“Lamenting over Jerusalem” Colchester Federated Church, Second Sunday of Lent (Luke 13:31-35) March 17, 2019
Some have said that the Holy Land is the Fifth Gospel. Pilgrimages to the Holy Land are powerful journeys because one walks in the footsteps of Jesus himself. If we believe that “in the beginning was the Word, and the Word was with God, and the Word was God” as the Gospel of John explains in the prologue, then we know that in Jesus the Word was made flesh. That flesh and blood human being lived at a specific time and in a specific place on this earth. A place we know today as Israel and Palestine. So when we make that journey to the place that Jesus called home we understand some of the lessons he taught and the stories written about his life on a different level.
There are pilgrim walks that people can physically journey in the Holy Land to better understand our Christian faith. For instance, one can begin on the top of the Mount of Olives (yes, it’s still there) at Bethphage where the chapel is the starting point for the Palm Sunday Processional. Then pilgrims walk down the mountain to the Chapel of the Ascension where Christians commemorate Jesus ascending after the Resurrection. From there, one walks to Pater Noster, a church that commemorates Jesus teaching the disciples to pray the Lord’s Prayer.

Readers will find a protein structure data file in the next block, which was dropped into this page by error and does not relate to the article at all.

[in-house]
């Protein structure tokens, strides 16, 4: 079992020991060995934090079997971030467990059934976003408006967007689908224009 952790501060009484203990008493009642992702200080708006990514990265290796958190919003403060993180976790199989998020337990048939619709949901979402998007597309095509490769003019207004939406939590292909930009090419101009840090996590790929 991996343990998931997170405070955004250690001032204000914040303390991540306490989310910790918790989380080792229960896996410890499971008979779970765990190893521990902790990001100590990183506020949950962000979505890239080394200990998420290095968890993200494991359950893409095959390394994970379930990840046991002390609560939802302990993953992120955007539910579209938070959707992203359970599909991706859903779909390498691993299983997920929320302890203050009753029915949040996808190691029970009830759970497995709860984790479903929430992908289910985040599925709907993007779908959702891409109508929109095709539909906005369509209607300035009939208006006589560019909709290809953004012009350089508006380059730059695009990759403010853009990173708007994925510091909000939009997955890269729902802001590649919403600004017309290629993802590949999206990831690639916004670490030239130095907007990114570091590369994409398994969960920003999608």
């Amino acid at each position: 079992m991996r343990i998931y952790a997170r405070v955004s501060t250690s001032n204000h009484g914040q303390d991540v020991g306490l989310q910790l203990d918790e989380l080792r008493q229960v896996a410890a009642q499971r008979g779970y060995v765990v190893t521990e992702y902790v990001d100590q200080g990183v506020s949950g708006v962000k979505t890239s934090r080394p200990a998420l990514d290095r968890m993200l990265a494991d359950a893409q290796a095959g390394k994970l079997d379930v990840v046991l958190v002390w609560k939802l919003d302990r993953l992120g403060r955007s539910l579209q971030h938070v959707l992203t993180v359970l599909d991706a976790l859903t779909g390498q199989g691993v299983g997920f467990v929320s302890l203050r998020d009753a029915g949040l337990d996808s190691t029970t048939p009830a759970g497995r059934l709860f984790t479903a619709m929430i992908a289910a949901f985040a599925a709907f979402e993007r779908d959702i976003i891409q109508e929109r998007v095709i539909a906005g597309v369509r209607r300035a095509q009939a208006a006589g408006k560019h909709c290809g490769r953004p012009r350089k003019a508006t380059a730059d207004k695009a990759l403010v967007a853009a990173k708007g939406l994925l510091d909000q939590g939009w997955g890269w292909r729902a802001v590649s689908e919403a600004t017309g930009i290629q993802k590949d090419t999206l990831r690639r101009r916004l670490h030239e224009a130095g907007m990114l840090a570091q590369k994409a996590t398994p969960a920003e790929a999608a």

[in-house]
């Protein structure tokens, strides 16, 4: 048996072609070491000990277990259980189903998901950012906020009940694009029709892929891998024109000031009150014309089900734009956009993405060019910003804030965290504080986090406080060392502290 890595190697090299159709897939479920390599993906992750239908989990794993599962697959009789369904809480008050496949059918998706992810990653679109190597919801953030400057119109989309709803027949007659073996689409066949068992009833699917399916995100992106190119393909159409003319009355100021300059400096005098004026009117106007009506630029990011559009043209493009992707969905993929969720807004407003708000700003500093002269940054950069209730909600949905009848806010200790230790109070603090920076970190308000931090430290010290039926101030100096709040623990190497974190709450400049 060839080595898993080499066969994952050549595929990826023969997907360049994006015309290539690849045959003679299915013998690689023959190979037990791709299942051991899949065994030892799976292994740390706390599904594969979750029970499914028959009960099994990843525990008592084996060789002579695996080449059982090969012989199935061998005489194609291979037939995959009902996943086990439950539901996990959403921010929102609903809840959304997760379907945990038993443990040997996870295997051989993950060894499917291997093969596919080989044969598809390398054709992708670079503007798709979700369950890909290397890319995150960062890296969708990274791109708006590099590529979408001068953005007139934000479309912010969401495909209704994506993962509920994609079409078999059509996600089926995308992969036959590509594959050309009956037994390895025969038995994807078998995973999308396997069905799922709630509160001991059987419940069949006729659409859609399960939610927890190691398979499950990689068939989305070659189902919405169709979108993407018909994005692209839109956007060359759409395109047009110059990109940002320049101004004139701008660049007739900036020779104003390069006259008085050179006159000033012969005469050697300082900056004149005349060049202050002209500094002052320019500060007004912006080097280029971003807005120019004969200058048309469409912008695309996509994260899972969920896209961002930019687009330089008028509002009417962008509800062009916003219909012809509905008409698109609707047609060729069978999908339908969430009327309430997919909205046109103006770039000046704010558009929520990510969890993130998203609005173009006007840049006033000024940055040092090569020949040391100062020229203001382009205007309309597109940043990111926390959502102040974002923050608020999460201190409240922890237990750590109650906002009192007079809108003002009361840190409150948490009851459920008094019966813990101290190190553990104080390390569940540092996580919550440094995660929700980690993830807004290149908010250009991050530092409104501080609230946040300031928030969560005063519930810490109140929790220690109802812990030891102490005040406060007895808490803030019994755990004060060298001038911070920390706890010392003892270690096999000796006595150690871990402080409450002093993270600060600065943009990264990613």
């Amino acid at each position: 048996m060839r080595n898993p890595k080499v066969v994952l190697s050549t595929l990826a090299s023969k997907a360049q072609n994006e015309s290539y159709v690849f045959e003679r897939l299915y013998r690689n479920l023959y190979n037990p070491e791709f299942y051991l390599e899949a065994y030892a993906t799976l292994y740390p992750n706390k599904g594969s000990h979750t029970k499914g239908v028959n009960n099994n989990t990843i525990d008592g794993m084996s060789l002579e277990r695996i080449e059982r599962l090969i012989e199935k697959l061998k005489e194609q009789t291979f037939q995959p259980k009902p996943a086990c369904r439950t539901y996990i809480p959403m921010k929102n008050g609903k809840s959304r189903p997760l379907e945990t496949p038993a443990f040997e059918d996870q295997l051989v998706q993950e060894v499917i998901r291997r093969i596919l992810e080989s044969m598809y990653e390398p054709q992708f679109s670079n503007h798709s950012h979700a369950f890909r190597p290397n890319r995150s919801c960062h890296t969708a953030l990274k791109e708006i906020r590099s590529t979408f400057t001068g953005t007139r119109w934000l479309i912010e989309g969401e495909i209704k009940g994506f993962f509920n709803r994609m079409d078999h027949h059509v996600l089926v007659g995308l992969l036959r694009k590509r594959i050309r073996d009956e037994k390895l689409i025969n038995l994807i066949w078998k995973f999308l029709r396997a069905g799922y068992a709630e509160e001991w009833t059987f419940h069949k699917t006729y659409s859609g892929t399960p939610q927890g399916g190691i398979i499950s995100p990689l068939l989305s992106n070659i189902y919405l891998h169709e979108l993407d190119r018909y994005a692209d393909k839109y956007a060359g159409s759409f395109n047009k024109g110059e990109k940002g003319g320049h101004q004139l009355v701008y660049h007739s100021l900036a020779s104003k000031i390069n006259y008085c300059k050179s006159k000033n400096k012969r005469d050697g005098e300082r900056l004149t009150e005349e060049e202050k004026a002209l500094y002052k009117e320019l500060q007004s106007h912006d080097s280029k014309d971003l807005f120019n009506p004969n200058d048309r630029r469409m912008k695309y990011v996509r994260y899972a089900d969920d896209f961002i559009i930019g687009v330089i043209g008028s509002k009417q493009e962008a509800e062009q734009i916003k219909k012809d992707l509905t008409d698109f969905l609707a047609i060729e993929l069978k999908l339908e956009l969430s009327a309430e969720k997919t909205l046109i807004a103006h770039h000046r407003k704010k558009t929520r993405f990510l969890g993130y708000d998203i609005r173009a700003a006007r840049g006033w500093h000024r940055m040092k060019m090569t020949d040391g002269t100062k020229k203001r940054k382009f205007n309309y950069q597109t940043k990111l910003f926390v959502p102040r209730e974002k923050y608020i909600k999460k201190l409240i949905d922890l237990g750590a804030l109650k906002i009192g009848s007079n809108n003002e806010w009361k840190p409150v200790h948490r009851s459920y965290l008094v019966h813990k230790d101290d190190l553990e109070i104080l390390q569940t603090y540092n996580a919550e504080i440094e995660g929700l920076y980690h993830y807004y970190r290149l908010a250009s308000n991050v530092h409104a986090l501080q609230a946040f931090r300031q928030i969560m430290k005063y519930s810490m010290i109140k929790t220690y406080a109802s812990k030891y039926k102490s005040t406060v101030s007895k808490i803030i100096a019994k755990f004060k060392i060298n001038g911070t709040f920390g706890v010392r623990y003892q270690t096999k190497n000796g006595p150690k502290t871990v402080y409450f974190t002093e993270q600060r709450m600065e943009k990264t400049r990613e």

And then one would arrive further down the Mount of Olives at Dominus Flevit which means “the Lord wept,” a church that commemorates Jesus weeping over Jerusalem. The church is literally shaped like a tear drop. There is a large window behind the altar that is plate glass, so when one sits inside the chapel praying the view out the window is of Jerusalem. The city that was near and dear to the heart of Jesus, the city where he journeyed to celebrate the High Holy Days. The city where he was both crucified and resurrected and where his followers somehow carried on the faith despite the fearful times in which they were living.